Dinner back at base was a happy affair, having achieved success for at least three of seven of our instruments. The chefs had even made some pizza for us, which was a nice treat. The only unfortunate aspect of the day was that I had forgotten that in areas with 24 hour sunshine and highly reflective snow surfaces it is essential to put sunscreen up your nose as well as on it. Burnt nostrils are not fun, but they’re worth it for some nice data.

Nansen Ice Shelf, Antarctica 2015: Equipment check-in and Drygalski adventure

December 8th, 2015 by Maria-Jose Viñas

By Christine Dow

Credit: NASA/Christine Dow

Credit: NASA/Christine Dow

The Nansen Ice Shelf, where we have installed our GPS, is notoriously windy. This is clear from the blue ice on the surface and complete lack of snow, which gets rapidly swept away by katabatic winds (winds driven down from the glacier towards the sea by differences in pressure induced by the cold glacier air). This means that wandering around while setting up the GPS requires spikes for your shoes or else it would be like slipping around on a scalloped ice rink. To prevent the equipment from coming loose and blowing down the ice shelf into the sea, we have a set-up where wire tethers hook our solar panel and GPS box into the ice. However, it’s always encouraging to check that the systems are holding up to the elements, so we took advantage of a helicopter flight heading in that direction to check on the field equipment. It was all still there, happily recording data.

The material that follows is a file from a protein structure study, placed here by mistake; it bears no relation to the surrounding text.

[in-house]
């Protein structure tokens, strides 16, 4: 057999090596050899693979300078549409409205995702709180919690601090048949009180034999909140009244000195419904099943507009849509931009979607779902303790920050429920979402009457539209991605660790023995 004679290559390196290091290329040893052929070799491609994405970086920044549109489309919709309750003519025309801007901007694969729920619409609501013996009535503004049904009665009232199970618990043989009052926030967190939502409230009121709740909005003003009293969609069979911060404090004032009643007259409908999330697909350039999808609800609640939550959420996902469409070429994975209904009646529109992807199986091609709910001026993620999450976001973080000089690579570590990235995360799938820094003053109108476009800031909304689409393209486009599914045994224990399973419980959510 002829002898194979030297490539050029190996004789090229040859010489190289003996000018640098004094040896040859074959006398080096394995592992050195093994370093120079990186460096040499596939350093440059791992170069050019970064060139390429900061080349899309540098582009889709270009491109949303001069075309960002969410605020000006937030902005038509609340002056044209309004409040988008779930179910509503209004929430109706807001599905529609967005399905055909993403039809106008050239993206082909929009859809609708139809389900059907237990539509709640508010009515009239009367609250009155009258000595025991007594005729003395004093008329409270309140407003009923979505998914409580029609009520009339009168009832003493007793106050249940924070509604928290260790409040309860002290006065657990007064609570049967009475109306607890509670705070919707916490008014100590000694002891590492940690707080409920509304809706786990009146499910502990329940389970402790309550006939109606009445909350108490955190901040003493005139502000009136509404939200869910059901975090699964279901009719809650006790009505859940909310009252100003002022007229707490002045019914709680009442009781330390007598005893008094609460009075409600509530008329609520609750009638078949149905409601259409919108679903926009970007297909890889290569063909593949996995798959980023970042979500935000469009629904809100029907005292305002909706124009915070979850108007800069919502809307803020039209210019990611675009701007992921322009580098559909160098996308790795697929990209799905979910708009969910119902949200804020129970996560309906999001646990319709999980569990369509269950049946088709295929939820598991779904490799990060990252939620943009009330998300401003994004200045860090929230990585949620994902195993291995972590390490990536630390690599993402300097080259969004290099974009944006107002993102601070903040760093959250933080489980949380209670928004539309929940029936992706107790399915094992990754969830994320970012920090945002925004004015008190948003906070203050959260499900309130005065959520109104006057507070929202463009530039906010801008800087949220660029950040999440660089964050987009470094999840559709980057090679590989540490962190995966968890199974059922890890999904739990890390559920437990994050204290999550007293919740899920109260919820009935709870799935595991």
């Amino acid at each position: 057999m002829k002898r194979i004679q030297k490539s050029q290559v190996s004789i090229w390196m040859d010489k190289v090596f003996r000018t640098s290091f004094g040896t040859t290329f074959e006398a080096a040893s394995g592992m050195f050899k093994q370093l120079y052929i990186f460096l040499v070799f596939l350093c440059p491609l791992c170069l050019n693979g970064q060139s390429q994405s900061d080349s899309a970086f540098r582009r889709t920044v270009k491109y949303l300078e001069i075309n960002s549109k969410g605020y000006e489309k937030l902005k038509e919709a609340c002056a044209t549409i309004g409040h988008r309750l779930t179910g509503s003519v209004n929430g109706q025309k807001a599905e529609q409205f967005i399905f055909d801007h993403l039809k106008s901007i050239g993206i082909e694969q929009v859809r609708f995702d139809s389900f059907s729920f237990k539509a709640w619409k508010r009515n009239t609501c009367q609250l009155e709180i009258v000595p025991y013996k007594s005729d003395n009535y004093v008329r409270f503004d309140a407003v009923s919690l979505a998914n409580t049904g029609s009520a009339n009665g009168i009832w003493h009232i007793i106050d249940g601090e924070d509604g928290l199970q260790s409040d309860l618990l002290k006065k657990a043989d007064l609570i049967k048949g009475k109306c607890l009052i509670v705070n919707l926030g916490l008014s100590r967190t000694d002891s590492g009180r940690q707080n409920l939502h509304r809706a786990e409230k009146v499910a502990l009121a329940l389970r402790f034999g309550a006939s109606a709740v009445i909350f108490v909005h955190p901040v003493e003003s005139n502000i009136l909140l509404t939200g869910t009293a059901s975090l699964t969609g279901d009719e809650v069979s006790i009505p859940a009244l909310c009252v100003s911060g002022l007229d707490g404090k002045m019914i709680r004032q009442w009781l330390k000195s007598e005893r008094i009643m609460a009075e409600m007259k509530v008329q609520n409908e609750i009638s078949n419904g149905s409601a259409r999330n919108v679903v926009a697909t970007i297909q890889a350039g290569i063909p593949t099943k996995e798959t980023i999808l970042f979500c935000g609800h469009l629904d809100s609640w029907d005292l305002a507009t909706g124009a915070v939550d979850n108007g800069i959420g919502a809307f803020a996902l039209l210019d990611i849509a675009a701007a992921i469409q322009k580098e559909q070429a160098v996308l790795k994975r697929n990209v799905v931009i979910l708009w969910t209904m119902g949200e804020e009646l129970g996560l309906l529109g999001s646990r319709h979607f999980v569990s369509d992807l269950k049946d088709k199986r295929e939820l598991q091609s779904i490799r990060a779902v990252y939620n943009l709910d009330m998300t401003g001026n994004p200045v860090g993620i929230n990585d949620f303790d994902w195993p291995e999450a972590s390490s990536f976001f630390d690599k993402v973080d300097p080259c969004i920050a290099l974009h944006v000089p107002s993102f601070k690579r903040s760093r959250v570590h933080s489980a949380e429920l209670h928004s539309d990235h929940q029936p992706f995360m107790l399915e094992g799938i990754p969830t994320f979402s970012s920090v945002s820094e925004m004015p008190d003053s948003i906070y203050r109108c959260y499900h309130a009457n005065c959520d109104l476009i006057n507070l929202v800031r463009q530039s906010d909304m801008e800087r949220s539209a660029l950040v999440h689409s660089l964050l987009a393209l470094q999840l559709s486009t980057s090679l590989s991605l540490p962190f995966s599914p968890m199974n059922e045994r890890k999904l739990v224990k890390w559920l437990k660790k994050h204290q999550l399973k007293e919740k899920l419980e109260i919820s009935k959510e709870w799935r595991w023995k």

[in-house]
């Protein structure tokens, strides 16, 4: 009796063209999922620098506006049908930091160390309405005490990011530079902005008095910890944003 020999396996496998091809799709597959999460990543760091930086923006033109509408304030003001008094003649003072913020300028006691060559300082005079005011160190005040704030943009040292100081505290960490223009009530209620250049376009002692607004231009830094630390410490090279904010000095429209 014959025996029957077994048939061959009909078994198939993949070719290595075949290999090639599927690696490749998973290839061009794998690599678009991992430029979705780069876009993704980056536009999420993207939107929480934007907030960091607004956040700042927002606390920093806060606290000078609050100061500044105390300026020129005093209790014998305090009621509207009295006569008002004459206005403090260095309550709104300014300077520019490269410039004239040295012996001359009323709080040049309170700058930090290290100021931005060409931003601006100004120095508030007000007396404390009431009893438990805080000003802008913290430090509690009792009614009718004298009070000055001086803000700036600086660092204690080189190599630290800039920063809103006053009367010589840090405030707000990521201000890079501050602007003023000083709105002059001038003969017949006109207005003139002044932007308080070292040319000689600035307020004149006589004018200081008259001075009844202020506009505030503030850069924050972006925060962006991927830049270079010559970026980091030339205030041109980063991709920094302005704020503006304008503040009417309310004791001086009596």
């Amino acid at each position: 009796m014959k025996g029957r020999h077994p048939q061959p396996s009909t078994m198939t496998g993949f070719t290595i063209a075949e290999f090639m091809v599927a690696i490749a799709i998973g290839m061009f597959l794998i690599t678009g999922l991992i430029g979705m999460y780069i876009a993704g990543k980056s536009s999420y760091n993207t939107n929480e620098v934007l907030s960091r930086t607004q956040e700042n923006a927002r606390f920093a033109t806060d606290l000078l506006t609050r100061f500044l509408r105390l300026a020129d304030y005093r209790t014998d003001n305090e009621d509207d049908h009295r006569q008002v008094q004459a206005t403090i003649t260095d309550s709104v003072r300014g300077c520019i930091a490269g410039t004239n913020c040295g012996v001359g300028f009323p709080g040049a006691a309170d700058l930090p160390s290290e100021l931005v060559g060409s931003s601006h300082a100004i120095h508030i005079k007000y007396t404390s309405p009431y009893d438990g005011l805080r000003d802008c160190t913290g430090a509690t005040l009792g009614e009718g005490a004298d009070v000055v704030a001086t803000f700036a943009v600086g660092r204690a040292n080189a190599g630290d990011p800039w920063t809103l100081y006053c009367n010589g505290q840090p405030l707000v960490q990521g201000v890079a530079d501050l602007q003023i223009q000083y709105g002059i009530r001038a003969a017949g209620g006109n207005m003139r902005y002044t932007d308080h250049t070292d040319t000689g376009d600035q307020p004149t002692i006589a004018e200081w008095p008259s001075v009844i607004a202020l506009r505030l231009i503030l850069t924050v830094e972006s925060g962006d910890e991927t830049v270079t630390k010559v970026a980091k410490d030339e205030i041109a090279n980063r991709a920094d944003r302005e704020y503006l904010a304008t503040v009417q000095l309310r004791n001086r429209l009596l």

Credit: NASA/Christine Dow

Credit: NASA/Christine Dow